Sikkim (; also known as Shikim or Su Khyim) is a landlocked Indian state located in the Himalayan mountains. The state borders Nepal to the west, China's Tibet Autonomous Region to the north and east, and Bhutan to the east. The Indian state of West Bengal lies to the south.
With 610,577 inhabitants as of the 2011 census, Sikkim is the least populous state in India and the second-smallest state after Goa in total area, covering approximately . Sikkim is nonetheless geographically diverse due to its location in the Himalayas; the climate ranges from subtropical to high alpine, and Kangchenjunga, the world's third-highest peak, is located on Sikkim's border with Nepal. Sikkim is a popular tourist destination, owing to its culture, scenery and biodiversity. It also has the only open land border between India and China. Sikkim's capital and largest city is Gangtok.
According to legend, the Buddhist guru Padmasambhava visited Sikkim in the 8th century AD, introduced Buddhism and foretold the era of the Sikkimese monarchy. Sikkim's Namgyal dynasty was established in 1642. Over the next 150 years, the kingdom witnessed frequent raids and territorial losses to Nepalese invaders. In the 19th century, it allied itself with British India, eventually becoming a British protectorate. In 1975, a referendum abolished the Sikkimese monarchy, and the territory was merged with India.
Sikkim is the only state in India with an ethnic Nepali majority. Sikkim has 11 official languages: Nepali (which is its lingua franca), Bhutia, Lepcha, Tamang, Limbu, Newari, Rai, Gurung, Magar, Sunwar and English. English is taught in schools and used in government documents. The predominant religions are Hinduism and Vajrayana Buddhism. Sikkim's economy is largely dependent on agriculture and tourism, and the state has the third-smallest GDP among Indian states, although it is also among the fastest-growing.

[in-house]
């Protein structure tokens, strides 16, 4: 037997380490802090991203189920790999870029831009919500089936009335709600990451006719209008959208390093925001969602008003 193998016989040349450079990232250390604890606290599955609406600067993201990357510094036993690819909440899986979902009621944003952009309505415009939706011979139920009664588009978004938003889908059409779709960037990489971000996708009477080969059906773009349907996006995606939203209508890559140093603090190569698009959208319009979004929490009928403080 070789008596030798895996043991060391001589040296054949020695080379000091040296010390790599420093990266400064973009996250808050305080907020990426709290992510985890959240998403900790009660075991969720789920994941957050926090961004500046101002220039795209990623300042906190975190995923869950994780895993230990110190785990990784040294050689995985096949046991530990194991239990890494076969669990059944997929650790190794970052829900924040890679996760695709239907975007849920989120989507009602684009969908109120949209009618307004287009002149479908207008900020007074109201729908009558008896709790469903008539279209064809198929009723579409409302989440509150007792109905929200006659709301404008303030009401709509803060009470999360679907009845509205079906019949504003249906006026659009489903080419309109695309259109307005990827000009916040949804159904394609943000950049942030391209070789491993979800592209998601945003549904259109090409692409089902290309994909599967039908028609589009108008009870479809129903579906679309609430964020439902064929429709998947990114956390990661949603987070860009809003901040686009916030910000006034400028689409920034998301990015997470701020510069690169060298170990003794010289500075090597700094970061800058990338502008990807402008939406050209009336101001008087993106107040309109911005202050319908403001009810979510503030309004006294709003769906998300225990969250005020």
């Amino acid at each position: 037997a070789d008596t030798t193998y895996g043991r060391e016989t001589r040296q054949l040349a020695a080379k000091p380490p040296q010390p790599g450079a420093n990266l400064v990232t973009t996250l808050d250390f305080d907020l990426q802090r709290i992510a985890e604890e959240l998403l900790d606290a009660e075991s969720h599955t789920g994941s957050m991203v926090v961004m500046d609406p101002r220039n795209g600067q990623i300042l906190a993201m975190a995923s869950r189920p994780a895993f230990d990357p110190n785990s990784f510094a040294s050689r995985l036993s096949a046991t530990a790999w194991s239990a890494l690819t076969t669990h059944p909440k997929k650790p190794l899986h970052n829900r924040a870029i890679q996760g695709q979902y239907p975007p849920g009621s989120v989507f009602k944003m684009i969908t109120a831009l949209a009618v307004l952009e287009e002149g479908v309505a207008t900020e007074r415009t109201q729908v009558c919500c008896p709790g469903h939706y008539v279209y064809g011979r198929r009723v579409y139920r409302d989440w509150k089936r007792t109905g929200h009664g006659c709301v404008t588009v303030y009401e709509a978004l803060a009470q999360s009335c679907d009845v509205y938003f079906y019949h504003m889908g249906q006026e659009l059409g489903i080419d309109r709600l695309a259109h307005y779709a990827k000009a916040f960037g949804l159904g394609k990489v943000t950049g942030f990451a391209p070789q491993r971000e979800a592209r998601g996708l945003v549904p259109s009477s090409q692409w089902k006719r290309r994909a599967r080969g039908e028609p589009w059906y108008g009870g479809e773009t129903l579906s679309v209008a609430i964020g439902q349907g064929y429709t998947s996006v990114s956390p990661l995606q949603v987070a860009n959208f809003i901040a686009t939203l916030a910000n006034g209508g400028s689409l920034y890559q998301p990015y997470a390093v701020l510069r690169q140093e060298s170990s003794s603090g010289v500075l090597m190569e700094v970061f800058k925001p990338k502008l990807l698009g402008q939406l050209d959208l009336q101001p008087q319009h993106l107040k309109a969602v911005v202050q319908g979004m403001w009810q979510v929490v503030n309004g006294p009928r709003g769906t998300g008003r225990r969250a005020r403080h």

Founding of the monarchy
Little is known about Sikkim's ancient history, beyond the fact that its original inhabitants were the Lepcha. The earliest historical mention of Sikkim is a record of the passage of the Buddhist saint Padmasambhava, also known as Guru Rinpoche, through the land in the 8th century AD. The Guru is reported to have blessed the land, introduced Buddhism, and foretold the era of monarchy that would arrive in Sikkim centuries later. In the 14th century, according to legend, Khye Bumsa, a prince from the Minyak House in Kham in eastern Tibet, received a divine revelation instructing him to travel south to seek his fortunes. A fifth-generation descendant of Khye Bumsa, Phuntsog Namgyal, became the founder of Sikkim's monarchy in 1642, when he was consecrated as the first Chogyal, or priest-king, of Sikkim by the three venerated lamas at Yuksom.
Phuntsog Namgyal was succeeded in 1670 by his son, Tensung Namgyal, who moved the capital from Yuksom to Rabdentse. In 1700, Sikkim was invaded by the Bhutanese with the help of the half-sister of the Chogyal, who had been denied the throne. The Bhutanese were driven away by the Tibetans, who restored the throne to the Chogyal ten years later. Between 1717 and 1733, the kingdom faced many raids by the Nepalese in the west and Bhutanese in the east, culminating with the destruction of the capital Rabdentse by the Nepalese. In 1791, China sent troops to support Sikkim and defend Tibet against the Gorkha Kingdom. Following the subsequent defeat of Gorkha, the Chinese Qing Dynasty established control over Sikkim.
Sikkim during the British Raj